Category Archives: Under Front

5 Keys to Developing a Defensive System in Football

Last year, I was asked to put together a new defensive system for our football team. We were moving from the Fritz Shurmur Eagle 5 linebacker defense to a more modern 4-3/4-4 defense.

As I was sifting through endless books, playbooks, and clinic materials to compare what all the best and brightest minds in the game of football were doing, I realized that there are five keys to creating a defensive system, and only 2 have anything to do with X’s and O’s.

football defensive systems

Fritz Shurmur’s 5 Eagle Linebacker Defense wasn’t cutting it anymore.

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Defending the I Formation like Pete Carroll’s Seahawks Defense

The Seattle Seahawks dominated many I formation teams this year. Under Pete Carroll, the Seahawks defense had a nice little adjustment to pro style formations, like the I formation.

Especially in 21 personnel, 2 backs and 1 tight end, the Seahawks defense matched up well. One way they did that was playing a “heavy” end on the weakside.

Many defenses declare passing strengths instead of declaring it to a tight end and then they set the shade side, or open side, to either the tight end or the split end.

seahawks defense vs pro formation

How Many Teams Play the Over Front vs 21 personnel

The Seahawks do it a little differently. While the Seahawks defense in 2013 set the reduction, or 3 technique side, to the tight end in many situations. The nose and Sam linebacker get set to the split end. The strong safety, who I call the Rover, is set to the 3 technique side.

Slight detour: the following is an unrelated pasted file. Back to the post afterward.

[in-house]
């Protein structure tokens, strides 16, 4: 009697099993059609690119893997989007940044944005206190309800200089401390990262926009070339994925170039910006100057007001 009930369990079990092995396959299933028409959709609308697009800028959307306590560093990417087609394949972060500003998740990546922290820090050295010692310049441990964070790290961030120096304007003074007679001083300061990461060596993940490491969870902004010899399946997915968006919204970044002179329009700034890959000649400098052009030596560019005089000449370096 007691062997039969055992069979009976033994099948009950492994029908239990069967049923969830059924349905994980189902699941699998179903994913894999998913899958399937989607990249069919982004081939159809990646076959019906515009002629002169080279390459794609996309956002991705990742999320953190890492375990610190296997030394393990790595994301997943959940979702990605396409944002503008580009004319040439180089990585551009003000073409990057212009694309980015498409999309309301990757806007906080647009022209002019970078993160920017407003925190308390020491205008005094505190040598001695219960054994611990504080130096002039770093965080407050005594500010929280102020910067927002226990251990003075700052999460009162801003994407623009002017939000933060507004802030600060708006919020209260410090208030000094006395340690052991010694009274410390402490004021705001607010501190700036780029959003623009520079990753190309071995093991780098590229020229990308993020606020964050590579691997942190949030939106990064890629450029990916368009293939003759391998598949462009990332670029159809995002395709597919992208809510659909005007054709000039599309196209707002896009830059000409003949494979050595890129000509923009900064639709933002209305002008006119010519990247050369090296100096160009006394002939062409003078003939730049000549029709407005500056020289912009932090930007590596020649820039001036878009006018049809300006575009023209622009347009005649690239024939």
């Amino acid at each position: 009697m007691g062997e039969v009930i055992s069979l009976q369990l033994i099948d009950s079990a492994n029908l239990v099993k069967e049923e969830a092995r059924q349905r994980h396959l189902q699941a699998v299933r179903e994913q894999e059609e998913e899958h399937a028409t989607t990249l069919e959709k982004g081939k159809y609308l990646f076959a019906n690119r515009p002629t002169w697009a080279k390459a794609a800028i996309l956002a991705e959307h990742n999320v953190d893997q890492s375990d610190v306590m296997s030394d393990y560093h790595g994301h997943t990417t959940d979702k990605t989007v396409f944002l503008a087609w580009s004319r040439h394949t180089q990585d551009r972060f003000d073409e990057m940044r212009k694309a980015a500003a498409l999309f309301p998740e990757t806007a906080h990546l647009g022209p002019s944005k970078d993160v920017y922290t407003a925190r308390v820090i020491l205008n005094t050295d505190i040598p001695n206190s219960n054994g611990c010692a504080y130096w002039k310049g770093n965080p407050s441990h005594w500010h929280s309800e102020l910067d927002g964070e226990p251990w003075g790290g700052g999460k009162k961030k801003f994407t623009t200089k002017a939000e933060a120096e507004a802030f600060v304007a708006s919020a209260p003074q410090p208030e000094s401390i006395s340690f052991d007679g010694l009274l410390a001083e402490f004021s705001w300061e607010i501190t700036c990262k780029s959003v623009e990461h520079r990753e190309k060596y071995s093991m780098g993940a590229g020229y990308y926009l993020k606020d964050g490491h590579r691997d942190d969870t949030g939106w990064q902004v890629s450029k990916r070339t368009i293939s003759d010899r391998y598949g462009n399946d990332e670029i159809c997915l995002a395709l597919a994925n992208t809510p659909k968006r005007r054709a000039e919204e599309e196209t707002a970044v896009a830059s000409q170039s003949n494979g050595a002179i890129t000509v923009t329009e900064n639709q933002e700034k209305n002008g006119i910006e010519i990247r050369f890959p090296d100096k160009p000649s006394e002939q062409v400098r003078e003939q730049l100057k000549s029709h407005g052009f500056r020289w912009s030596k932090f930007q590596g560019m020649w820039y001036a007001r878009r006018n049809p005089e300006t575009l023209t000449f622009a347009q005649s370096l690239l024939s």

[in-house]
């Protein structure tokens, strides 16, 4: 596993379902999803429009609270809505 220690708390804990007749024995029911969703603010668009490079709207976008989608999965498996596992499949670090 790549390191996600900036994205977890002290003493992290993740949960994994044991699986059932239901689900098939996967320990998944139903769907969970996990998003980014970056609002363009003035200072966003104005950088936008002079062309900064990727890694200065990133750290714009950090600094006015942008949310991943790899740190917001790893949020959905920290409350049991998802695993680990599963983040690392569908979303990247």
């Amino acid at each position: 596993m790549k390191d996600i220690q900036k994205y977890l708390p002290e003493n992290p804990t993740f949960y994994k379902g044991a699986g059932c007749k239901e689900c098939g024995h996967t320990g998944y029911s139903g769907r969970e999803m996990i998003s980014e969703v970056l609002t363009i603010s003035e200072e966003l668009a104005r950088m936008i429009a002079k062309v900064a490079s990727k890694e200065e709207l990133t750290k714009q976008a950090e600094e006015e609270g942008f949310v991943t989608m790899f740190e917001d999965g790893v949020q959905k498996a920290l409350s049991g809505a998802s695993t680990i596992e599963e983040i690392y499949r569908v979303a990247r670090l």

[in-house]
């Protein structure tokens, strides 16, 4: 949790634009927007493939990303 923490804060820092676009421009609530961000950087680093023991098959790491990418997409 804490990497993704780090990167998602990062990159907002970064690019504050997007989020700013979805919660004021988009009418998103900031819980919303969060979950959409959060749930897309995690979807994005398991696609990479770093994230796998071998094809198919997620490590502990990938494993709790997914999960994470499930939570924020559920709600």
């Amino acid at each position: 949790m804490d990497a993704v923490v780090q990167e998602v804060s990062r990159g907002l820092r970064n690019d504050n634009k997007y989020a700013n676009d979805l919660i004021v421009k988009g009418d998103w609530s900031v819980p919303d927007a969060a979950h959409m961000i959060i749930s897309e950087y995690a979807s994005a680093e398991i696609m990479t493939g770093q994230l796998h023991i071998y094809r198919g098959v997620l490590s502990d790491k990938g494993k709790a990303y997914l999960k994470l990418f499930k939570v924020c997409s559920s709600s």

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Demolishing Weakside Iso with the 4-3 Over Front

Often considered the longtime nemesis of the 4-3 over front is the weakside iso play. Because of the “large” gap between the outside linebacker and the inside linebacker, the play has some success.

The key to defending the weakside iso play with the 4-3 over front is the personnel matchup.

Many coaches, including myself for a while, always set the “Sam” to the tight end, regardless of whether or not they are in the 4-3 over front or under front. The Will played on the “weakside”.

The Will for many is an undersized player. Because of this, when he’s set over an open guard, he’s usually got a matchup problem, especially with a tough guard or fullback. This tends to happen on Weaskside Iso plays.

This article should give you an overview on how to stop the this often gut-wrenching play by thinking of your 4-3 defense a little differently in terms of identifying roles of your players and setting your strength. Continue reading

The Popularity of the 3-4 Defense: What’s Old is New

Guest Blog Post

This is a guest blog post by Cameron Soran, a lawyer. While not a coach, I think you’ll find he has a strong football mind and understands a lot about the game.

“There’s a lot of ways to play football,” Chip Kelly told  room full of reporters. “Trends go one way and the other. … if you weren’t in the room with Amos Alonzo Stagg and Knute Rockne when they invented this game, you stole it from somebody else.” While ostensibly Kelly was discussing offenses, his insight equally applies to the opposite side of the ball. More and more it seems, NFL and college teams are moving to 3-4 defense (or 3-3-5) defenses over the 4-3 counterparts. To some, this might signal that the 3-man front is somehow a superior defensive system. But recent trends in football are just that: trends. While the 3-4 defense offers certain advantages, it is by no means superior. To explain some of the reasons for the recent change, and to understand the numerous different flavors of 3-4, I think, to quote Oliver Wendell Holmes, that “a page of history is worth a pound of logic.”  Continue reading

Tips for Understanding Defensive Line Techniques

I find this as a common question, that really a lot of coaches can’t answer. What are the popular defensive line techniques, and why are they called that?

Well, great question. First of all, let’s find the “genius” (please notice the quotes…) of the system. Continue reading

The 4 Most Important Aspects of the Under Front Defense